Yasma is the startup journey of restaurant dreams. What began as a sub-business operating out of the Dark Table address in Kitsilano is now a full-fledged Lebanese and Syrian eatery in Vancouver's Coal Harbour. The address is a little precarious – since 2016 this is at least the 4th restaurant in this address to open, and the last one didn't even last a month. Thankfully, Yasma carries a lot of differentiation that isn't easily found in the neighbourhood, and to top it all off, the food is really good. I hope this blog in my little corner of the internet can spread awareness of why I hope this restaurant can stick around in an address that hasn't historically fared well.
Team Tastic came here for a Saturday dinner and I had a great taste of the following:
- Babba Ganouch ($15)
- Fried Kibbeh ($14)
- Tawouk Burger and Fries ($18)
The babba ganouch was a bowl of smoked eggplant, diced vegetables, herbs, pomegranate molasses, and walnuts. I've had hearty babba ganouch before but the plethora of pomegranate and walnuts really set this apart from more casual places. To top it all off, the aroma of smoky eggplant drew out even further depth in this hearty bowl.
The babba ganouch was served with a platter of pita bread, made in-house. This was fine pita but the quirky thing was we had 2 slices of pita warmed on the fire and a plastic bag holding smaller slices of pita at room temperature. Our server offered us more baked pita but I guess things are still a little loose around the pita standards here. We ended up taking the room temperature pita home.
The fried kibbeh was a bowl of what I consider the Syrian version of dumplings. These had a stuffed shell with minced lamb, bulgar, onions, nuts, and served with a yogurt sauce. The lamb was incredibly juicy and the shells had a chewy nutty bite to them. Compared to the grilled kibbeh (30 minutes to prepare), the fried kibbeh comes out much faster.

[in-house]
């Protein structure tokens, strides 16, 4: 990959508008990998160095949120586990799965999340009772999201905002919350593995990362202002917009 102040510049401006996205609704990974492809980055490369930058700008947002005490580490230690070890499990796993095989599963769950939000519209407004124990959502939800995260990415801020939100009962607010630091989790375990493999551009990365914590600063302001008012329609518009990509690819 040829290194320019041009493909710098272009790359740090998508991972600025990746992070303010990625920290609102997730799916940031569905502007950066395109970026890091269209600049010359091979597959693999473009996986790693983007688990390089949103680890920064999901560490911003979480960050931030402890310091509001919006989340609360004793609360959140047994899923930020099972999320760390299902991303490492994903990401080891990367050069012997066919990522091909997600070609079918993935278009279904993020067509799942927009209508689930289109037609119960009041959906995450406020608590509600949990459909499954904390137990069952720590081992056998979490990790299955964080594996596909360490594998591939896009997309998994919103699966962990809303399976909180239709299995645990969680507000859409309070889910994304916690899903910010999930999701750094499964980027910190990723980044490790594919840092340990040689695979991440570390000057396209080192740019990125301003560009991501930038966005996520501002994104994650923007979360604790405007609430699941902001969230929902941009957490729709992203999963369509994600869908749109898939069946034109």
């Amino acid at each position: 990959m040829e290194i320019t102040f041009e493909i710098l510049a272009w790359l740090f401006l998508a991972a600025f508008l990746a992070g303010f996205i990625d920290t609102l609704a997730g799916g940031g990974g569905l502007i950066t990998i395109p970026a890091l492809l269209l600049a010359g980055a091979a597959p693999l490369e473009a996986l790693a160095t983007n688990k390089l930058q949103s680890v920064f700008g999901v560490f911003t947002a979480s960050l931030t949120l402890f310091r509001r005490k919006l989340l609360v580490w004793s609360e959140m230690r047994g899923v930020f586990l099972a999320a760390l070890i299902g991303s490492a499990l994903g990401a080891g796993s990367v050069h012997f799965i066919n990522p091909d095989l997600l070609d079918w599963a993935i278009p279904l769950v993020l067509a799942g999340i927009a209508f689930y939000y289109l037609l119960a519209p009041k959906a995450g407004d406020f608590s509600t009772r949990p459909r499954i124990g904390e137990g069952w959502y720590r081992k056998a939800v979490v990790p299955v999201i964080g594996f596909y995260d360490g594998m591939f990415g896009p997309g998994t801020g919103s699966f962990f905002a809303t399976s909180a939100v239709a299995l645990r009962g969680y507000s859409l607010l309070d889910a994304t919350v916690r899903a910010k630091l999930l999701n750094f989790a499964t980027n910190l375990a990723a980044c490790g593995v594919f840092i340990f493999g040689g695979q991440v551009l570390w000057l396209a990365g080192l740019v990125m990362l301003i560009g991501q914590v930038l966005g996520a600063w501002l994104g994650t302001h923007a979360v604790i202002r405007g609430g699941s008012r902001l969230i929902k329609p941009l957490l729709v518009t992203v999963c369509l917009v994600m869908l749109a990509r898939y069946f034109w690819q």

Also a warning if you are lactose intolerant – the yogurt sauce was no joke. I'm usually a guy who gets extra donair sauce without a hitch but I paid the bowel-y price later. Pack that lactase enzyme.
Last but not least, the tawouk burger and fries. You wouldn't be faulted for thinking "What is a burger doing on a Lebanese/Syrian menu?" – that was my thought too. But c'est la vie, this was a good burger! It had a solid fluffy bun holding chicken breast, garlic sauce, lebanese slaw, tomatoes and pickles. It also came with a side of thick wedge-cut fries. The chicken was really juicy for a breast cut and who knew have a little tabbouleh-esque ingredients and garlic sauce could add so much flavour into a burger? Don't write this section of the menu off – these people took a takeout-favourite and plate something special here.
Yasma takes up residence in a corner spot near the north side of the seawall. 550 Denman is a famous address for being a restaurant graveyard but it truly is a beautiful spot. With windows on three sides, there's a lot to behold in the dining room which seats about 60 guests. A lot of the decor is also sourced directly from Syria so expats might feel right at home here.
The vibe is very relaxed with warm lighting for dinner and silverware imported from Syria. I thought it was a little odd the silverware isn't placed on the tables until after you order but it wasn't a big deal.
Service was fantastic at Yasma. Our server took her time to explain to us different menu items and noticed from afar when we were in need of her assistance. She was on the ball with refilling our glasses of water and when it was time for the bill presented the cutest bill box, again imported from Syria. We didn't need a reservation on a Saturday night and it wasn't busy at all – perhaps because it was pouring rain on this evening. I really hope this restaurant makes it and the foot traffic is sufficient to keep things going.
One-liner: Creative Lebanese/Syrian takes and elegant decor keep the flavour vibe alive at Yasma, now in its first brick-and-mortar dining room
Highlight: Tawouk Burger and Fries
Price per person: $30-$45
Would I go back? Yes.